Adirondacks warming faster than the global average, study shows. Part 12 in everywhere is warming twice as fast as everywhere else.
HAGUE — The Adirondacks have warmed more than two times the global average, according to scientific studies done by SUNY Plattsburgh.
The Adirondacks and North Country have warmed about 3 degrees Fahrenheit since 1900, and that increase is expected to double by 2050 if carbon emissions remain “business as usual,” said Eric Leibensperger, associate professor at the Center for Earth and Environmental Science.
By the end of the century, the temperature increase could be so much, Leibensperger said it would be a “game changer,” especially for the winters as those who enjoy the Adirondacks know them.
The data was debuted at the North Country Climate Reality’s conference called, “Adirondack Communities: Preparing for and Responding to Climate Change,” held Saturday at the Silver Bay YMCA Conference Center. It had a breakout session of a couple dozen people astonished.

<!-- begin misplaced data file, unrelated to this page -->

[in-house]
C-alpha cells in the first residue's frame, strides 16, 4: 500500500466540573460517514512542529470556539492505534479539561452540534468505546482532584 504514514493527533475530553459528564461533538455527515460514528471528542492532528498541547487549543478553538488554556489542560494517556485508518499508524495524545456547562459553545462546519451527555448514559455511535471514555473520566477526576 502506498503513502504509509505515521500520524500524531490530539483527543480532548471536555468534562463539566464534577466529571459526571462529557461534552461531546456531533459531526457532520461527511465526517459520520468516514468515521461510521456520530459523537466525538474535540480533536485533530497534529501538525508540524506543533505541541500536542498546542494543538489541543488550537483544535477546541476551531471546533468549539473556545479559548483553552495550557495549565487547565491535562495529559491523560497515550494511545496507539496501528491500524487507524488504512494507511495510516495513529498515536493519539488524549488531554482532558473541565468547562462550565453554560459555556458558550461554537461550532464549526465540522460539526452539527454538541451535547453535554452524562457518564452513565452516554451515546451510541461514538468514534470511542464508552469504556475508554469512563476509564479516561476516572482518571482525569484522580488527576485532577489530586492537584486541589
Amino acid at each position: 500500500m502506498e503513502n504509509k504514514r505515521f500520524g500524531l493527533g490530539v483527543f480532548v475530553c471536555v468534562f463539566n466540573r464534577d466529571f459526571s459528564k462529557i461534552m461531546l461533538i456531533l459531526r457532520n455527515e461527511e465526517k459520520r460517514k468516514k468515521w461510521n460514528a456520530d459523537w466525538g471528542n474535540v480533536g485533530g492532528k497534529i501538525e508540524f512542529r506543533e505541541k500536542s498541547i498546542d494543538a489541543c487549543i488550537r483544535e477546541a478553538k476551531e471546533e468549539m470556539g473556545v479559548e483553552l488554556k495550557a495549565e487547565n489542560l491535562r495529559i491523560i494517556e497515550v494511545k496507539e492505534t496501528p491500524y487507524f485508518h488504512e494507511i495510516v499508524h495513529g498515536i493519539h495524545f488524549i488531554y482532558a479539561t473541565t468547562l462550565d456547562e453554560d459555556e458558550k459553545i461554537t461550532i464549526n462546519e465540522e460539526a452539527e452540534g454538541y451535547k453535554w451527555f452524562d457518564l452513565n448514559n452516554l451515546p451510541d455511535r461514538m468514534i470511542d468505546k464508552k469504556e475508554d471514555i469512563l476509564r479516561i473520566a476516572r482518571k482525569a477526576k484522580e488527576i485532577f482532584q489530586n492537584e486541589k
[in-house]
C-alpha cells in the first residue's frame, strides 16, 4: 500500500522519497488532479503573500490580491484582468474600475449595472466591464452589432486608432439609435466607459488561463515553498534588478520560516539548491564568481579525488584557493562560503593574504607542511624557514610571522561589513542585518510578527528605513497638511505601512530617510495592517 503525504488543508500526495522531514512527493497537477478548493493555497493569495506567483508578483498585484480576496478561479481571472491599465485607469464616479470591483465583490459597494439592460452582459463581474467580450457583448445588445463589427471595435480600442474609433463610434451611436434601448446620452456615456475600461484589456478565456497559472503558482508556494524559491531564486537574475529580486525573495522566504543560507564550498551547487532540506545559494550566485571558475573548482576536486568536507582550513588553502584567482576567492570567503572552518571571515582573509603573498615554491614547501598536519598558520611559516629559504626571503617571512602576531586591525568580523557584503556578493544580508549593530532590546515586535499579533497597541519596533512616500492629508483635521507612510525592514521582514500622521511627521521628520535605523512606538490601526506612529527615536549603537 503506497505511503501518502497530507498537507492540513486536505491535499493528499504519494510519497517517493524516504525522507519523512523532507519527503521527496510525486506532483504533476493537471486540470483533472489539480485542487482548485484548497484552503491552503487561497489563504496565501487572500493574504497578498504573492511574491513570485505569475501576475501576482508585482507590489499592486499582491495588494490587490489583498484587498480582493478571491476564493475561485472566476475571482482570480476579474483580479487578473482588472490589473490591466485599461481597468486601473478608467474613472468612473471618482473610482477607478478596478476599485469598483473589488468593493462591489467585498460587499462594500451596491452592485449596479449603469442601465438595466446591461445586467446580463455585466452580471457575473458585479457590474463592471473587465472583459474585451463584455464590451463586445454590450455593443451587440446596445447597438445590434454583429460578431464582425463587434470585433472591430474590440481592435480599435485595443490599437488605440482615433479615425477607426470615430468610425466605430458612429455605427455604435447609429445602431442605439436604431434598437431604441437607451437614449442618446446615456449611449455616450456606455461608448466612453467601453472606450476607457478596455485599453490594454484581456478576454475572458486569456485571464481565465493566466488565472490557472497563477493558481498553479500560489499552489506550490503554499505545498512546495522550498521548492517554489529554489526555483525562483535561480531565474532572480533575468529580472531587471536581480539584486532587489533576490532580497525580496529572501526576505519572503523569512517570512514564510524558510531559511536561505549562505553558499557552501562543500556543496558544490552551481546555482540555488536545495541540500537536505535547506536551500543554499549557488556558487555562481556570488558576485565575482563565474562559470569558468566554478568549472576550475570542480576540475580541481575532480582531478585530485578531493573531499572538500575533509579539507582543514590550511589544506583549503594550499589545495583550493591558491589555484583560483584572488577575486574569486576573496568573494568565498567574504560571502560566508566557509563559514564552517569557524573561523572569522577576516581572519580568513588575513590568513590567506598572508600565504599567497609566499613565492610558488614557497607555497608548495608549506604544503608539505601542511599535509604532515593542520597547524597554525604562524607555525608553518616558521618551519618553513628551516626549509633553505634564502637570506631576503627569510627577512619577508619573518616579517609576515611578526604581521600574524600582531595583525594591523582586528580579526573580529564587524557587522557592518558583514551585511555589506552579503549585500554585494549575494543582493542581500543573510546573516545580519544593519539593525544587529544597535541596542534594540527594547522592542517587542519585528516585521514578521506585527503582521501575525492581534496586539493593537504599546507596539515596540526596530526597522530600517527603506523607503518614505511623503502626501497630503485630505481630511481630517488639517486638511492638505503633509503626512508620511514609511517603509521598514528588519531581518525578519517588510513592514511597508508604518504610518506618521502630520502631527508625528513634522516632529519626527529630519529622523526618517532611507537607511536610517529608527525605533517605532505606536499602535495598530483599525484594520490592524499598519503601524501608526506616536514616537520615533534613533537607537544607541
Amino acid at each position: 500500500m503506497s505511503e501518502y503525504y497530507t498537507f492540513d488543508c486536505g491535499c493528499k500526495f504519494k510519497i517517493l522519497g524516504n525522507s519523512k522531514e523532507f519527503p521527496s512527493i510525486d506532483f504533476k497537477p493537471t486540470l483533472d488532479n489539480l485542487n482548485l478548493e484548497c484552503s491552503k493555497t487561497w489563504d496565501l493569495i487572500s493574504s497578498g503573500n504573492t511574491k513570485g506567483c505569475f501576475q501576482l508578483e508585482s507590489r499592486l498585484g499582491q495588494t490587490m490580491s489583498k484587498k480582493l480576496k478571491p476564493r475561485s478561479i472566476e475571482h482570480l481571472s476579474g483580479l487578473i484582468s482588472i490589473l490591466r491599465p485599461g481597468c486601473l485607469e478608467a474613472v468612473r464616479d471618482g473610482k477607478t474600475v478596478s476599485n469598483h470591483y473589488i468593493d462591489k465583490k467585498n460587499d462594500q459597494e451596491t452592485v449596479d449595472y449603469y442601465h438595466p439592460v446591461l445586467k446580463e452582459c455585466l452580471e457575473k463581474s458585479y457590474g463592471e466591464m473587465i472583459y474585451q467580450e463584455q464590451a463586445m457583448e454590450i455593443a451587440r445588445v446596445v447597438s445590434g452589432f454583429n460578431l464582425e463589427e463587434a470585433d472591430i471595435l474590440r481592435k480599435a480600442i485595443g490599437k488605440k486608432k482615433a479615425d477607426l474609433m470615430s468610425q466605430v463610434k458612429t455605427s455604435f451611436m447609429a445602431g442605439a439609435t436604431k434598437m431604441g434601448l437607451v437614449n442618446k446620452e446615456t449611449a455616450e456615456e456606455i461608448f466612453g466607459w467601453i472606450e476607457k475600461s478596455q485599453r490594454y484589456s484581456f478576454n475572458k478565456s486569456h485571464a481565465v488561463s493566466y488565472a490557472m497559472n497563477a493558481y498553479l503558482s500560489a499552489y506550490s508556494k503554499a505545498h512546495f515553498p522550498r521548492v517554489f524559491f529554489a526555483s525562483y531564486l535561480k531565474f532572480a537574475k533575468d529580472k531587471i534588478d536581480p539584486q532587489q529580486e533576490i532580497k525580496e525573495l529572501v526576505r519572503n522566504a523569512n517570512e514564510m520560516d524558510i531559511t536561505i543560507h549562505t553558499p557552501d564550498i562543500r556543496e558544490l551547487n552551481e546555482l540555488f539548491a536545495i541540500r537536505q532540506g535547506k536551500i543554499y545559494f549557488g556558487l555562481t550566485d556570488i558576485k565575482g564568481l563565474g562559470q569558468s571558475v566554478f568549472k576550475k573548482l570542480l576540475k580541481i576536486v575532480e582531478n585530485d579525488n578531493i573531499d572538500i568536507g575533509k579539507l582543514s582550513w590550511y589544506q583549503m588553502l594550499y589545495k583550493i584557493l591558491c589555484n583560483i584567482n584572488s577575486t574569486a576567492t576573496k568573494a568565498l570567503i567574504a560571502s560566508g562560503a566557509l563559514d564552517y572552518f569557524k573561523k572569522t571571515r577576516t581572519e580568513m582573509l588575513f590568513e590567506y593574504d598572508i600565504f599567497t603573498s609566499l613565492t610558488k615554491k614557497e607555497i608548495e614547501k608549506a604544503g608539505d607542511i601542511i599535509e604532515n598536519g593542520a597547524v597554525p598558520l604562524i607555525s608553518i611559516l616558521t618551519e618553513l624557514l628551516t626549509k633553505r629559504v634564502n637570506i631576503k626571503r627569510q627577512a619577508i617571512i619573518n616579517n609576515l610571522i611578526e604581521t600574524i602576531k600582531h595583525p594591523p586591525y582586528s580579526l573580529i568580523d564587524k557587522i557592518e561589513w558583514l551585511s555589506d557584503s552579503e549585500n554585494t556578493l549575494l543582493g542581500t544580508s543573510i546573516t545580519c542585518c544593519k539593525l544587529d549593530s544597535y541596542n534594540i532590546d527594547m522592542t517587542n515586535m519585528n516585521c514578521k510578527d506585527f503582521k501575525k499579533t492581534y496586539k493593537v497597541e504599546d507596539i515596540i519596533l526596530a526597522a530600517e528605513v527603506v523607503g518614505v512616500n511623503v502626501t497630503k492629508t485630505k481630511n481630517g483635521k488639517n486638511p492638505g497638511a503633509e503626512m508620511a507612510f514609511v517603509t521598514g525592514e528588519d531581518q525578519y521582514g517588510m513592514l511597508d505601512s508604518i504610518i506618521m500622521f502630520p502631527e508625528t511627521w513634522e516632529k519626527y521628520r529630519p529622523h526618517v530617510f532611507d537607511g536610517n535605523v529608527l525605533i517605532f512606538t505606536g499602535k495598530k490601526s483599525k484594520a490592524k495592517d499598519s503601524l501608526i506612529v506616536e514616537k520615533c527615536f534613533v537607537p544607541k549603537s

Alexandria Elliott, one of Leibensperger’s students, said there hasn’t been as much temperature change in the spring and fall, but there’s been significant change during the winter months, about 4 degrees Fahrenheit since 1900. The warming particularly ramped up starting around 1980, the data has shown.
“Personally I have witnessed this change in my lifetime which is pretty horrifying to me,” Elliott said. “I remember when winters were a lot more colder and had a lot more snow. And I’m young so that’s scary to me.”
The northern hemisphere of the globe is seeing the most temperature warmth, Leibensperger said, partially because there’s more land mass. Land mass warms quicker than water, he added. Greenhouse gases, a major culprit of global warming, are also at their most potent at night.
Climate change worse everywhere than everywhere else